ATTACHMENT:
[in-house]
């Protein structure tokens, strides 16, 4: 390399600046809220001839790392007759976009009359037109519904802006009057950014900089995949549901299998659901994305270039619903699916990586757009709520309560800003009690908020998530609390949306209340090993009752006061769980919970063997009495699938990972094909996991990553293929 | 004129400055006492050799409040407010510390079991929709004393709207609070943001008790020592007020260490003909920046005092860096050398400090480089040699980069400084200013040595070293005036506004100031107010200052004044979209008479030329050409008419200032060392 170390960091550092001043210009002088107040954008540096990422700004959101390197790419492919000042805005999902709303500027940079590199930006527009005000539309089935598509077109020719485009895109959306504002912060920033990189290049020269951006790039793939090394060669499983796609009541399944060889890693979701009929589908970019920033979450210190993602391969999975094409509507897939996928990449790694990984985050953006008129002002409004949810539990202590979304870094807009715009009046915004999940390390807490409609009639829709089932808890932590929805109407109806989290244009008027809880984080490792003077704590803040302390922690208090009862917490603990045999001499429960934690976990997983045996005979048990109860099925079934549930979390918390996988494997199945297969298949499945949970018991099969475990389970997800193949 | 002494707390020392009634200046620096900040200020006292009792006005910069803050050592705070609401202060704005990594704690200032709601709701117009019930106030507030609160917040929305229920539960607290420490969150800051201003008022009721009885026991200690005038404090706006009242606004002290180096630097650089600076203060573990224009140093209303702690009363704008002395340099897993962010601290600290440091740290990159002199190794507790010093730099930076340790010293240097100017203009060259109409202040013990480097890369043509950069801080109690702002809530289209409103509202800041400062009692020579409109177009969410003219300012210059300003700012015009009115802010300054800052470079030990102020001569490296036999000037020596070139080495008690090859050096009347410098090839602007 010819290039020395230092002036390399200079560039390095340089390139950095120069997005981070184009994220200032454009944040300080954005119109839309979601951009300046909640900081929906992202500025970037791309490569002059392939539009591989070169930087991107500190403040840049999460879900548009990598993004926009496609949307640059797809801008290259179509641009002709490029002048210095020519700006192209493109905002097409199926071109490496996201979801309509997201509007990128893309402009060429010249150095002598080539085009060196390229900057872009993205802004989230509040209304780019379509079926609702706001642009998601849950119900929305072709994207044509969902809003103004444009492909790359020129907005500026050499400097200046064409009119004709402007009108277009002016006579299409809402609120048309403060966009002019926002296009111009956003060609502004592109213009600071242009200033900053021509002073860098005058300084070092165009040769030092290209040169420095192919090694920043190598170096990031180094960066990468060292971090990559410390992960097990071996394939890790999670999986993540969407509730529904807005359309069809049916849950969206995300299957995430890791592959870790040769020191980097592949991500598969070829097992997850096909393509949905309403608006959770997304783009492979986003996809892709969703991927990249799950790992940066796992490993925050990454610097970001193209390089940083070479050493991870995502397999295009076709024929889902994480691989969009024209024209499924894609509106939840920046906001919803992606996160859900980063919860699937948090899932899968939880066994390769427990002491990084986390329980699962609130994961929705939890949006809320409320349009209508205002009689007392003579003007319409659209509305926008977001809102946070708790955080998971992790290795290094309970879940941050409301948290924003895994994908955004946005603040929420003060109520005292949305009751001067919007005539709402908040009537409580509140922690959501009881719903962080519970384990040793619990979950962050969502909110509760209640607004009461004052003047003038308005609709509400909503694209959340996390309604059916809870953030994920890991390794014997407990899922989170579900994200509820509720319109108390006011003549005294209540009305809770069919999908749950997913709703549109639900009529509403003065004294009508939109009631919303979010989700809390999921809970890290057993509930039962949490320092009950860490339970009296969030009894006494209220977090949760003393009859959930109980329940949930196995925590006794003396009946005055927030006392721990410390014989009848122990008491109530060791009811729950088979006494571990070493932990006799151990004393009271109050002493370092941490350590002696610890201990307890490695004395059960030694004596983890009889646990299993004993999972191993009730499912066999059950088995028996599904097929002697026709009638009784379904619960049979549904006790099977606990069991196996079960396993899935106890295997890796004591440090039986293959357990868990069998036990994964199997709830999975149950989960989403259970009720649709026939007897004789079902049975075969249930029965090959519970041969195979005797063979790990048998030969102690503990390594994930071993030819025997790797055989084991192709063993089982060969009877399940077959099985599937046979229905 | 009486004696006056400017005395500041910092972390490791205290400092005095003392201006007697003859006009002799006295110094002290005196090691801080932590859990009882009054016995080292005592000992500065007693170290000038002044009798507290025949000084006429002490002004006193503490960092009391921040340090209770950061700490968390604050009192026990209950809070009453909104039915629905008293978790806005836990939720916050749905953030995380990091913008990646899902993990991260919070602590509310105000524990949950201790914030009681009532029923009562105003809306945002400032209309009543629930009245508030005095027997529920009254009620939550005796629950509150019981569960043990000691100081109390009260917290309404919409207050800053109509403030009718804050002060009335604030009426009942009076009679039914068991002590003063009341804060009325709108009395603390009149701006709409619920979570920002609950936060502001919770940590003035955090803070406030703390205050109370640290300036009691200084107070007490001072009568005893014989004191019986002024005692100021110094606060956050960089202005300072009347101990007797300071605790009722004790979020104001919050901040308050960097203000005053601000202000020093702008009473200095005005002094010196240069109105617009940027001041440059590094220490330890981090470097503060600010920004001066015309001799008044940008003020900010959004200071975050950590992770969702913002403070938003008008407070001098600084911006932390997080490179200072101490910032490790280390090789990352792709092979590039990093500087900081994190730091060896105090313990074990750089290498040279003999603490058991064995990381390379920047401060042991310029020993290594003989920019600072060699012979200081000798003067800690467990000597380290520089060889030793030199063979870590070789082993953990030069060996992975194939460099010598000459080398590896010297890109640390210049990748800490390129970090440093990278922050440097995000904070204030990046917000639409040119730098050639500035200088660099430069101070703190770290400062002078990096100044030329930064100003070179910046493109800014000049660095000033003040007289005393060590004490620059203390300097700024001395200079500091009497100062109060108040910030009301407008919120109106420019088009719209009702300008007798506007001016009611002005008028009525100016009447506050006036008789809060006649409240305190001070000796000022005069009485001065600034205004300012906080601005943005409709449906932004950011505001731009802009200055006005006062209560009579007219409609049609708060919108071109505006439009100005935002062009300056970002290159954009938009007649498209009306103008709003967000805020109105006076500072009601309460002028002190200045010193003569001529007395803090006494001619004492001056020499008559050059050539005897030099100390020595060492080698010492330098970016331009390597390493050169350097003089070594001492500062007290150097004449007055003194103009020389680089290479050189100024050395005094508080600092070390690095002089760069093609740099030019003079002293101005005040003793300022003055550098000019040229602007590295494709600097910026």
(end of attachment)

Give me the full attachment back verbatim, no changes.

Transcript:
[in-house]
């Protein structure tokens, strides 16, 4: 390399600046809220001839790392007759976009009359037109519904802006009057950014900089995949549901299998659901994305270039619903699916990586757009709520309560800003009690908020998530609390949306209340090993009752006061769980919970063997009495699938990972094909996991990553293929 | 004129400055006492050799409040407010510390079991929709004393709207609070943001008790020592007020260490003909920046005092860096050398400090480089040699980069400084200013040595070293005036506004100031107010200052004044979209008479030329050409008419200032060392 170390960091550092001043210009002088107040954008540096990422700004959101390197790419492919000042805005999902709303500027940079590199930006527009005000539309089935598509077109020719485009895109959306504002912060920033990189290049020269951006790039793939090394060669499983796609009541399944060889890693979701009929589908970019920033979450210190993602391969999975094409509507897939996928990449790694990984985050953006008129002002409004949810539990202590979304870094807009715009009046915004999940390390807490409609009639829709089932808890932590929805109407109806989290244009008027809880984080490792003077704590803040302390922690208090009862917490603990045999001499429960934690976990997983045996005979048990109860099925079934549930979390918390996988494997199945297969298949499945949970018991099969475990389970997800193949 | 002494707390020392009634200046620096900040200020006292009792006005910069803050050592705070609401202060704005990594704690200032709601709701117009019930106030507030609160917040929305229920539960607290420490969150800051201003008022009721009885026991200690005038404090706006009242606004002290180096630097650089600076203060573990224009140093209303702690009363704008002395340099897993962010601290600290440091740290990159002199190794507790010093730099930076340790010293240097100017203009060259109409202040013990480097890369043509950069801080109690702002809530289209409103509202800041400062009692020579409109177009969410003219300012210059300003700012015009009115802010300054800052470079030990102020001569490296036999000037020596070139080495008690090859050096009347410098090839602007 010819290039020395230092002036390399200079560039390095340089390139950095120069997005981070184009994220200032454009944040300080954005119109839309979601951009300046909640900081929906992202500025970037791309490569002059392939539009591989070169930087991107500190403040840049999460879900548009990598993004926009496609949307640059797809801008290259179509641009002709490029002048210095020519700006192209493109905002097409199926071109490496996201979801309509997201509007990128893309402009060429010249150095002598080539085009060196390229900057872009993205802004989230509040209304780019379509079926609702706001642009998601849950119900929305072709994207044509969902809003103004444009492909790359020129907005500026050499400097200046064409009119004709402007009108277009002016006579299409809402609120048309403060966009002019926002296009111009956003060609502004592109213009600071242009200033900053021509002073860098005058300084070092165009040769030092290209040169420095192919090694920043190598170096990031180094960066990468060292971090990559410390992960097990071996394939890790999670999986993540969407509730529904807005359309069809049916849950969206995300299957995430890791592959870790040769020191980097592949991500598969070829097992997850096909393509949905309403608006959770997304783009492979986003996809892709969703991927990249799950790992940066796992490993925050990454610097970001193209390089940083070479050493991870995502397999295009076709024929889902994480691989969009024209024209499924894609509106939840920046906001919803992606996160859900980063919860699937948090899932899968939880066994390769427990002491990084986390329980699962609130994961929705939890949006809320409320349009209508205002009689007392003579003007319409659209509305926008977001809102946070708790955080998971992790290795290094309970879940941050409301948290924003895994994908955004946005603040929420003060109520005292949305009751001067919007005539709402908040009537409580509140922690959501009881719903962080519970384990040793619990979950962050969502909110509760209640607004009461004052003047003038308005609709509400909503694209959340996390309604059916809870953030994920890991390794014997407990899922989170579900994200509820509720319109108390006011003549005294209540009305809770069919999908749950997913709703549109639900009529509403003065004294009508939109009631919303979010989700809390999921809970890290057993509930039962949490320092009950860490339970009296969030009894006494209220977090949760003393009859959930109980329940949930196995925590006794003396009946005055927030006392721990410390014989009848122990008491109530060791009811729950088979006494571990070493932990006799151990004393009271109050002493370092941490350590002696610890201990307890490695004395059960030694004596983890009889646990299993004993999972191993009730499912066999059950088995028996599904097929002697026709009638009784379904619960049979549904006790099977606990069991196996079960396993899935106890295997890796004591440090039986293959357990868990069998036990994964199997709830999975149950989960989403259970009720649709026939007897004789079902049975075969249930029965090959519970041969195979005797063979790990048998030969102690503990390594994930071993030819025997790797055989084991192709063993089982060969009877399940077959099985599937046979229905 | 009486004696006056400017005395500041910092972390490791205290400092005095003392201006007697003859006009002799006295110094002290005196090691801080932590859990009882009054016995080292005592000992500065007693170290000038002044009798507290025949000084006429002490002004006193503490960092009391921040340090209770950061700490968390604050009192026990209950809070009453909104039915629905008293978790806005836990939720916050749905953030995380990091913008990646899902993990991260919070602590509310105000524990949950201790914030009681009532029923009562105003809306945002400032209309009543629930009245508030005095027997529920009254009620939550005796629950509150019981569960043990000691100081109390009260917290309404919409207050800053109509403030009718804050002060009335604030009426009942009076009679039914068991002590003063009341804060009325709108009395603390009149701006709409619920979570920002609950936060502001919770940590003035955090803070406030703390205050109370640290300036009691200084107070007490001072009568005893014989004191019986002024005692100021110094606060956050960089202005300072009347101990007797300071605790009722004790979020104001919050901040308050960097203000005053601000202000020093702008009473200095005005002094010196240069109105617009940027001041440059590094220490330890981090470097503060600010920004001066015309001799008044940008003020900010959004200071975050950590992770969702913002403070938003008008407070001098600084911006932390997080490179200072101490910032490790280390090789990352792709092979590039990093500087900081994190730091060896105090313990074990750089290498040279003999603490058991064995990381390379920047401060042991310029020993290594003989920019600072060699012979200081000798003067800690467990000597380290520089060889030793030199063979870590070789082993953990030069060996992975194939460099010598000459080398590896010297890109640390210049990748800490390129970090440093990278922050440097995000904070204030990046917000639409040119730098050639500035200088660099430069101070703190770290400062002078990096100044030329930064100003070179910046493109800014000049660095000033003040007289005393060590004490620059203390300097700024001395200079500091009497100062109060108040910030009301407008919120109106420019088009719209009702300008007798506007001016009611002005008028009525100016009447506050006036008789809060006649409240305190001070000796000022005069009485001065600034205004300012906080601005943005409709449906932004950011505001731009802009200055006005006062209560009579007219409609049609708060919108071109505006439009100005935002062009300056970002290159954009938009007649498209009306103008709003967000805020109105006076500072009601309460002028002190200045010193003569001529007395803090006494001619004492001056020499008559050059050539005897030099100390020595060492080698010492330098970016331009390597390493050169350097003089070594001492500062007290150097004449007055003194103009020389680089290479050189100024050395005094508080600092070390690095002089760069093609740099030019003079002293101005005040003793300022003055550098000019040229602007590295494709600097910026």